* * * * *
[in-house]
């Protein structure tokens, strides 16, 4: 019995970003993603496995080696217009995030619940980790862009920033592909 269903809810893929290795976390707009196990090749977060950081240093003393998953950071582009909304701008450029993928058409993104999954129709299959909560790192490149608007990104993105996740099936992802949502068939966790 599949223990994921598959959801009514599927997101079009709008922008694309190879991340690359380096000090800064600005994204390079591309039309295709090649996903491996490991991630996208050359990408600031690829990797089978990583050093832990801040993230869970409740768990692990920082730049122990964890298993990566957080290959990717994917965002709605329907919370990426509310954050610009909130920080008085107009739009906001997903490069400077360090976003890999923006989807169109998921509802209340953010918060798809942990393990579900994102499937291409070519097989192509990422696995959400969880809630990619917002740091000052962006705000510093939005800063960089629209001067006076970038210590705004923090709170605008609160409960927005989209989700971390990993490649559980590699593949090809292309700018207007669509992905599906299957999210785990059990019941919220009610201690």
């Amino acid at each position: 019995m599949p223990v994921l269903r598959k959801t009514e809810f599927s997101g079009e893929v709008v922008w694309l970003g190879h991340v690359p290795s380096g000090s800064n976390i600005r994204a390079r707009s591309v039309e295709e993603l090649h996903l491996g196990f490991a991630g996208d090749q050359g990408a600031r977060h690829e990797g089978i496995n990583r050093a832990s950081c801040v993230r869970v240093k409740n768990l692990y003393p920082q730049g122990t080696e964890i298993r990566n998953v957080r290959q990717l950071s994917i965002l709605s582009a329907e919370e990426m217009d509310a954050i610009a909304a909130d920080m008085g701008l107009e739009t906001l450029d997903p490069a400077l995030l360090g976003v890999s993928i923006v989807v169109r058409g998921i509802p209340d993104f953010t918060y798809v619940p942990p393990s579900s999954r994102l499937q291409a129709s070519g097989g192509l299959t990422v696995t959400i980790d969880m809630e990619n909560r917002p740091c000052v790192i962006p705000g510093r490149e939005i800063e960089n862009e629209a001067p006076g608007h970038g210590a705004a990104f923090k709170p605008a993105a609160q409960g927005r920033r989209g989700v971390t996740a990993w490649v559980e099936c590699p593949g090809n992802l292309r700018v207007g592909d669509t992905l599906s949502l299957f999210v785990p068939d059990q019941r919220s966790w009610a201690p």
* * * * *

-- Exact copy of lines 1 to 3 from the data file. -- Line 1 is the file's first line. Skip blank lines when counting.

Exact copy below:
[in-house]
């Protein structure tokens, strides 16, 4: 019995970003993603496995080696217009995030619940980790862009920033592909 269903809810893929290795976390707009196990090749977060950081240093003393998953950071582009909304701008450029993928058409993104999954129709299959909560790192490149608007990104993105996740099936992802949502068939966790 599949223990994921598959959801009514599927997101079009709008922008694309190879991340690359380096000090800064600005994204390079591309039309295709090649996903491996490991991630996208050359990408600031690829990797089978990583050093832990801040993230869970409740768990692990920082730049122990964890298993990566957080290959990717994917965002709605329907919370990426509310954050610009909130920080008085107009739009906001997903490069400077360090976003890999923006989807169109998921509802209340953010918060798809942990393990579900994102499937291409070519097989192509990422696995959400969880809630990619917002740091000052962006705000510093939005800063960089629209001067006076970038210590705004923090709170605008609160409960927005989209989700971390990993490649559980590699593949090809292309700018207007669509992905599906299957999210785990059990019941919220009610201690």
């Amino acid at each position: 019995m599949p223990v994921l269903r598959k959801t009514e809810f599927s997101g079009e893929v709008v922008w694309l970003g190879h991340v690359p290795s380096g000090s800064n976390i600005r994204a390079r707009s591309v039309e295709e993603l090649h996903l491996g196990f490991a991630g996208d090749q050359g990408a600031r977060h690829e990797g089978i496995n990583r050093a832990s950081c801040v993230r869970v240093k409740n768990l692990y003393p920082q730049g122990t080696e964890i298993r990566n998953v957080r290959q990717l950071s994917i965002l709605s582009a329907e919370e990426m217009d509310a954050i610009a909304a909130d920080m008085g701008l107009e739009t906001l450029d997903p490069a400077l995030l360090g976003v890999s993928i923006v989807v169109r058409g998921i509802p209340d993104f953010t918060y798809v619940p942990p393990s579900s999954r994102l499937q291409a129709s070519g097989g192509l299959t990422v696995t959400i980790d969880m809630e990619n909560r917002p740091c000052v790192i962006p705000g510093r490149e939005i800063e960089n862009e629209a001067p006076g608007h970038g210590a705004a990104f923090k709170p605008a993105a609160q409960g927005r920033r989209g989700v971390t996740a990993w490649v559980e099936c590699p593949g090809n992802l292309r700018v207007g592909d669509t992905l599906s949502l299957f999210v785990p068939d059990q019941r919220s966790w009610a201690p």